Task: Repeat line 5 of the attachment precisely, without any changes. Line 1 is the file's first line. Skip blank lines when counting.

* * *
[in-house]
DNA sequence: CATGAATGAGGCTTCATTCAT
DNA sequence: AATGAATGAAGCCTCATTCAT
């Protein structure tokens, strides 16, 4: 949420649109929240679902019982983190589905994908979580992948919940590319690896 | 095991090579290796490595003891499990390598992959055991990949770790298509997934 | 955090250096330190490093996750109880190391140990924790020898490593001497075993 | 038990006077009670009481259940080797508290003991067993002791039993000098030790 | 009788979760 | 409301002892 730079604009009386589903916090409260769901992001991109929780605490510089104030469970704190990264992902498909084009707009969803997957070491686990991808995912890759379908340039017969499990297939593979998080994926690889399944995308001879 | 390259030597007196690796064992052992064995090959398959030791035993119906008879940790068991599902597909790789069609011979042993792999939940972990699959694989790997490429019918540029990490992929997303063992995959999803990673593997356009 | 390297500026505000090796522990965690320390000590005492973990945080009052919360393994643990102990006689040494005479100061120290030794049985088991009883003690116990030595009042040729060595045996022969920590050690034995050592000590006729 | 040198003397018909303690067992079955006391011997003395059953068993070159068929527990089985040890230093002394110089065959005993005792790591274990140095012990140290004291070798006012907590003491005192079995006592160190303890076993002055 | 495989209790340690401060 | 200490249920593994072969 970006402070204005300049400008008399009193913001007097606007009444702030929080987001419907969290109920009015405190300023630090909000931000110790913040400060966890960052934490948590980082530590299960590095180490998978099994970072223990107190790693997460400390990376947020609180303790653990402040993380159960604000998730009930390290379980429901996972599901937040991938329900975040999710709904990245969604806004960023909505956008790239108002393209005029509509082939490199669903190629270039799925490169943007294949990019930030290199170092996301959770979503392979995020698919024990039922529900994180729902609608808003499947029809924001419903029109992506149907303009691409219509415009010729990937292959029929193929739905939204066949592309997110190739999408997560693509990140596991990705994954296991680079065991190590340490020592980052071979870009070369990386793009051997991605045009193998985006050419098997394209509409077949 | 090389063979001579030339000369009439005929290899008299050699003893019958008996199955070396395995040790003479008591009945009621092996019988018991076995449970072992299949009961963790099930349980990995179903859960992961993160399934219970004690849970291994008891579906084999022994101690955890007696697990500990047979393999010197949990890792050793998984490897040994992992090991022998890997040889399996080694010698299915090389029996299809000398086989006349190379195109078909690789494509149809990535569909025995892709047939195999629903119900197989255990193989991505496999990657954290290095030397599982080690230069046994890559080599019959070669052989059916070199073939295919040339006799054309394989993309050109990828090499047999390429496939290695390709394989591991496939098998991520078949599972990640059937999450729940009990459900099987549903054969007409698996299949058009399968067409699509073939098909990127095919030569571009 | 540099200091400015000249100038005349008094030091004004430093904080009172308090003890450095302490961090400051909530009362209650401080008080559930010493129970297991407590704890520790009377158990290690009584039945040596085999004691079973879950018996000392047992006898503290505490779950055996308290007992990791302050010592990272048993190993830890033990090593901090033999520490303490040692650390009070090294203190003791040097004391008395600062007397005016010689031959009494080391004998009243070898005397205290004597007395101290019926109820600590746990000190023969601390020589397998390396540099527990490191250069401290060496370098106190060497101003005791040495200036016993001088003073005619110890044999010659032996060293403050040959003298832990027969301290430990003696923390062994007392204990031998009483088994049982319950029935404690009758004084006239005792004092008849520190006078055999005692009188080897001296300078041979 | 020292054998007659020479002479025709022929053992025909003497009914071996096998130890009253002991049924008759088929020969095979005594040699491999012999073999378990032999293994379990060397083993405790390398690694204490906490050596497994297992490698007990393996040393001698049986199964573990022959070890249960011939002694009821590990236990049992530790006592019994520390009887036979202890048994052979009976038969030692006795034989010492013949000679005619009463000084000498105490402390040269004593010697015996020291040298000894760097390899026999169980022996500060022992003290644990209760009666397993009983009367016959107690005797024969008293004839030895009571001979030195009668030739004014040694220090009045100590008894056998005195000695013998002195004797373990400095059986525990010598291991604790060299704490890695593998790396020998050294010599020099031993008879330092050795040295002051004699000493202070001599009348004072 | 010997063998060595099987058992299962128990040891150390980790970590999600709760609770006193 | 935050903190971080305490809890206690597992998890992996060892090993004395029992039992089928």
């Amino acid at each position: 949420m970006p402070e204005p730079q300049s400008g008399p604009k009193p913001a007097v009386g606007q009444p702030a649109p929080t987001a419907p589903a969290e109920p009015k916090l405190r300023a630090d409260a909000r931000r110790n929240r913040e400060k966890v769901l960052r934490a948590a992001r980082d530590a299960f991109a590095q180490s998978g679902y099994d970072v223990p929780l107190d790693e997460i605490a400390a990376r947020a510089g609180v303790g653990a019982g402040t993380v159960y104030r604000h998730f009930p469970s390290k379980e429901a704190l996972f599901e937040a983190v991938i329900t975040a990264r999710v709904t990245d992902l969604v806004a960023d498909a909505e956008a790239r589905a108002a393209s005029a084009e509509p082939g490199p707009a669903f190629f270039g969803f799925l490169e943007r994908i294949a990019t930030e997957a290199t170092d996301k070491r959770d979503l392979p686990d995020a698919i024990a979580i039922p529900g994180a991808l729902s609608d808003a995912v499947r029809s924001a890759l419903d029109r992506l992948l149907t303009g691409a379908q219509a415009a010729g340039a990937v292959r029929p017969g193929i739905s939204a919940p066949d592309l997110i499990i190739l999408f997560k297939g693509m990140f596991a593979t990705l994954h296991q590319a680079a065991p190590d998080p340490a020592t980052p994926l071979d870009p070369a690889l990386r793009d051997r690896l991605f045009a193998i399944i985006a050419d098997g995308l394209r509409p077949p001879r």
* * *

């Amino acid at each position: 949420m970006p402070e204005p730079q300049s400008g008399p604009k009193p913001a007097v009386g606007q009444p702030a649109p929080t987001a419907p589903a969290e109920p009015k916090l405190r300023a630090d409260a909000r931000r110790n929240r913040e400060k966890v769901l960052r934490a948590a992001r980082d530590a299960f991109a590095q180490s998978g679902y099994d970072v223990p929780l107190d790693e997460i605490a400390a990376r947020a510089g609180v303790g653990a019982g402040t993380v159960y104030r604000h998730f009930p469970s390290k379980e429901a704190l996972f599901e937040a983190v991938i329900t975040a990264r999710v709904t990245d992902l969604v806004a960023d498909a909505e956008a790239r589905a108002a393209s005029a084009e509509p082939g490199p707009a669903f190629f270039g969803f799925l490169e943007r994908i294949a990019t930030e997957a290199t170092d996301k070491r959770d979503l392979p686990d995020a698919i024990a979580i039922p529900g994180a991808l729902s609608d808003a995912v499947r029809s924001a890759l419903d029109r992506l992948l149907t303009g691409a379908q219509a415009a010729g340039a990937v292959r029929p017969g193929i739905s939204a919940p066949d592309l997110i499990i190739l999408f997560k297939g693509m990140f596991a593979t990705l994954h296991q590319a680079a065991p190590d998080p340490a020592t980052p994926l071979d870009p070369a690889l990386r793009d051997r690896l991605f045009a193998i399944i985006a050419d098997g995308l394209r509409p077949p001879r």